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Gingival tissue management

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  • 1. GINGIVAL TISSUE MANAGEMENT INTRODUCTION An objective of restorative dental procedures is the placement of dental materials to restore teeth to proper form and function. The form and function must be in harmony with the periodontium for a restoration to become an integral component of total oral complex. Management of the periodontium is always delegated to the periodontists. However with certain restorative procedures the dentist must combine his knowledge of periodontics to provide optimal treatment for patients. The purpose of this seminar is to blend the microgingival retraction methods with the principles of restorative dentistry to establish a sound biologic approach. Therefore efforts can be made to define gingival tissue management as “The procedure of temporary eversion or resection of gingiva away from the tooth surface or deepening of gingival sulcus to expose the cervical portion of tooth in order to have proper marginal finish to the restoration or by establishing a good cervical cavosurface margin to the tooth preparation. 1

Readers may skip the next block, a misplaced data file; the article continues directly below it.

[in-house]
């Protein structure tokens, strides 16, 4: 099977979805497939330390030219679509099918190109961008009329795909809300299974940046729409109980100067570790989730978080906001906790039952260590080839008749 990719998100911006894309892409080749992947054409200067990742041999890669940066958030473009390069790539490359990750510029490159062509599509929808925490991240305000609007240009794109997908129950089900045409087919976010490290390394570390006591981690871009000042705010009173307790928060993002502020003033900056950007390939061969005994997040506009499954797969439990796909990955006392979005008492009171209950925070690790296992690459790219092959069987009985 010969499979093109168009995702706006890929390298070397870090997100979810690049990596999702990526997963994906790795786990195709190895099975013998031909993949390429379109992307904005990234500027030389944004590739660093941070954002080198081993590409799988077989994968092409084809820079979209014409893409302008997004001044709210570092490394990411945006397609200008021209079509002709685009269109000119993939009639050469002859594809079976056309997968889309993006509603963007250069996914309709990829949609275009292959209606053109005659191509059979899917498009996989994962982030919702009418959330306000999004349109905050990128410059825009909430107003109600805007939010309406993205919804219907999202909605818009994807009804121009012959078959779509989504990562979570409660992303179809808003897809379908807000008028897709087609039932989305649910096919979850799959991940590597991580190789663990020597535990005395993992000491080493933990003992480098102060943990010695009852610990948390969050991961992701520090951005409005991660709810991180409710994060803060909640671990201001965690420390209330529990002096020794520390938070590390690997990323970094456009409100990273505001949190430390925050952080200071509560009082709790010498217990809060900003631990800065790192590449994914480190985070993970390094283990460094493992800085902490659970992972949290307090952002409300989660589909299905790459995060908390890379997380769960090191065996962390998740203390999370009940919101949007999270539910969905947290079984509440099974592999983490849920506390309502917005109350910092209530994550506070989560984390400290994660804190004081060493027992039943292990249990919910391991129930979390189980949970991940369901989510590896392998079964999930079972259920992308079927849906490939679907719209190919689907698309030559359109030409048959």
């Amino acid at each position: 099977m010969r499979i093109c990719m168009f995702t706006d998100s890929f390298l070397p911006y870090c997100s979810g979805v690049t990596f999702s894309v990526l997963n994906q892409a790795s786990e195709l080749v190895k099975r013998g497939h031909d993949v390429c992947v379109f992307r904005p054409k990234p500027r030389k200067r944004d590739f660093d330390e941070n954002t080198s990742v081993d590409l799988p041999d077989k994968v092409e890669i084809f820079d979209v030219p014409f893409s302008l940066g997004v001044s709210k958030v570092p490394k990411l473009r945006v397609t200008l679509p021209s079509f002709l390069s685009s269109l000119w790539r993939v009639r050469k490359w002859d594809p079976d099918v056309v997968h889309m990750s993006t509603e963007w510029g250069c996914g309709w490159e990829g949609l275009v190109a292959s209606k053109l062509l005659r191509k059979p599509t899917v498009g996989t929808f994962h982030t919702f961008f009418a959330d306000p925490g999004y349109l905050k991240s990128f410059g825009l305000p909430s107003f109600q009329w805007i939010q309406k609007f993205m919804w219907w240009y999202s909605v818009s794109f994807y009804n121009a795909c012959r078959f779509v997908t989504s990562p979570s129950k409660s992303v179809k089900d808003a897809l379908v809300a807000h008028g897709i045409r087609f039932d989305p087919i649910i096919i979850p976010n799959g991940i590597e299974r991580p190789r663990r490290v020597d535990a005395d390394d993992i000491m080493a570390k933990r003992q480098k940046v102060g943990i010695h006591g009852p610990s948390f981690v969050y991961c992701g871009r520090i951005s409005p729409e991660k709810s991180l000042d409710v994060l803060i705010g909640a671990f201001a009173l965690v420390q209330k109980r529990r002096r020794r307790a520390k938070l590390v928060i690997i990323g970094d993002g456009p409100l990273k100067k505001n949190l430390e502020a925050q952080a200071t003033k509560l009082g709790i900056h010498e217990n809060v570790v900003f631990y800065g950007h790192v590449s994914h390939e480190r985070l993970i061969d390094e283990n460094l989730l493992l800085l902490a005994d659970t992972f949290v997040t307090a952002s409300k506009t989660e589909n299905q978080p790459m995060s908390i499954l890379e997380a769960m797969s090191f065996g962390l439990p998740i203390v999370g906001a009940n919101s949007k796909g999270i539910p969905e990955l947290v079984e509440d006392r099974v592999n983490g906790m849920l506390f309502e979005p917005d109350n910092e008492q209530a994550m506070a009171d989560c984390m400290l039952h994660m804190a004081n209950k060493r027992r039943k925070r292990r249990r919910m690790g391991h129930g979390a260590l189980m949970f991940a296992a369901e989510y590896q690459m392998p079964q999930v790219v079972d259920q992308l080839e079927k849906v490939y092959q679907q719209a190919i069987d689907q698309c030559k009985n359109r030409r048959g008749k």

• 2. Indications 1. Presence of SUBGINGIVAL CARIES. 2. Cervical ABRASION and EROSION. 3. Subgingival TOOTH FRACTURES. 4. Subgingival FINISH LINE. 5. Elastic IMPRESSION methods. 6. Decreased CROWN : ROOT ratio. 7. Gingival POLYP. 8. Severely ATTRITED TEETH requiring cast restoration. Contra indications 1. POOR oral hygiene. 2. Presence of GINGIVAL DISEASE. 3. GINGIVAL RECESSION. 4. BONE LOSS. 2